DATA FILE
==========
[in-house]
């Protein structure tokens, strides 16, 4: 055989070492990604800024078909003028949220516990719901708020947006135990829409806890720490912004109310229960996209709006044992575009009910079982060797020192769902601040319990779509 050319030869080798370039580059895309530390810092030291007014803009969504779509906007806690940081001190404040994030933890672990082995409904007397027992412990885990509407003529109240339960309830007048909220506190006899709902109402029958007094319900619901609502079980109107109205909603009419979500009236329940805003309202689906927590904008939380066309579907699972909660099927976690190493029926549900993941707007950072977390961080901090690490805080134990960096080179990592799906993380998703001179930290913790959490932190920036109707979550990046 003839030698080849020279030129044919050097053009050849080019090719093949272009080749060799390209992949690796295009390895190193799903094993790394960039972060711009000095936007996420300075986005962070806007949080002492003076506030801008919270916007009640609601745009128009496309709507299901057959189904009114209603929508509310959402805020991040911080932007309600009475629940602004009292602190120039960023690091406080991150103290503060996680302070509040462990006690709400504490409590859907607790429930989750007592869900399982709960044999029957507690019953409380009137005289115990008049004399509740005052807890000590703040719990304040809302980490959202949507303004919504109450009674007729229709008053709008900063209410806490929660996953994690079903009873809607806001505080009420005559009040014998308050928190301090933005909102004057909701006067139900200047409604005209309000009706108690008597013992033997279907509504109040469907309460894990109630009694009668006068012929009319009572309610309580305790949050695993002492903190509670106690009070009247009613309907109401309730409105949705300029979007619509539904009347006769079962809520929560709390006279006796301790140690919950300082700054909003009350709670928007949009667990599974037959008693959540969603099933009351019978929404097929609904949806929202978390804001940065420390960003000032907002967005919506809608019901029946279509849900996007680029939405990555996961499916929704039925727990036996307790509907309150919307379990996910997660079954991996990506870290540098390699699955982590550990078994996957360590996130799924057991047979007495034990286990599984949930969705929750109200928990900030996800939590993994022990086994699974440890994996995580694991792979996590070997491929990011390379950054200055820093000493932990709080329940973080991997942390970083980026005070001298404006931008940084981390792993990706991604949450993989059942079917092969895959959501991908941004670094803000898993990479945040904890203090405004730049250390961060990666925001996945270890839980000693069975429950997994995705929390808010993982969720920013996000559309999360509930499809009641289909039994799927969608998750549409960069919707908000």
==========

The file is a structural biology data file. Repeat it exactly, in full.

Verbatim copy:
[in-house]
């Protein structure tokens, strides 16, 4: 055989070492990604800024078909003028949220516990719901708020947006135990829409806890720490912004109310229960996209709006044992575009009910079982060797020192769902601040319990779509 050319030869080798370039580059895309530390810092030291007014803009969504779509906007806690940081001190404040994030933890672990082995409904007397027992412990885990509407003529109240339960309830007048909220506190006899709902109402029958007094319900619901609502079980109107109205909603009419979500009236329940805003309202689906927590904008939380066309579907699972909660099927976690190493029926549900993941707007950072977390961080901090690490805080134990960096080179990592799906993380998703001179930290913790959490932190920036109707979550990046 003839030698080849020279030129044919050097053009050849080019090719093949272009080749060799390209992949690796295009390895190193799903094993790394960039972060711009000095936007996420300075986005962070806007949080002492003076506030801008919270916007009640609601745009128009496309709507299901057959189904009114209603929508509310959402805020991040911080932007309600009475629940602004009292602190120039960023690091406080991150103290503060996680302070509040462990006690709400504490409590859907607790429930989750007592869900399982709960044999029957507690019953409380009137005289115990008049004399509740005052807890000590703040719990304040809302980490959202949507303004919504109450009674007729229709008053709008900063209410806490929660996953994690079903009873809607806001505080009420005559009040014998308050928190301090933005909102004057909701006067139900200047409604005209309000009706108690008597013992033997279907509504109040469907309460894990109630009694009668006068012929009319009572309610309580305790949050695993002492903190509670106690009070009247009613309907109401309730409105949705300029979007619509539904009347006769079962809520929560709390006279006796301790140690919950300082700054909003009350709670928007949009667990599974037959008693959540969603099933009351019978929404097929609904949806929202978390804001940065420390960003000032907002967005919506809608019901029946279509849900996007680029939405990555996961499916929704039925727990036996307790509907309150919307379990996910997660079954991996990506870290540098390699699955982590550990078994996957360590996130799924057991047979007495034990286990599984949930969705929750109200928990900030996800939590993994022990086994699974440890994996995580694991792979996590070997491929990011390379950054200055820093000493932990709080329940973080991997942390970083980026005070001298404006931008940084981390792993990706991604949450993989059942079917092969895959959501991908941004670094803000898993990479945040904890203090405004730049250390961060990666925001996945270890839980000693069975429950997994995705929390808010993982969720920013996000559309999360509930499809009641289909039994799927969608998750549409960069919707908000």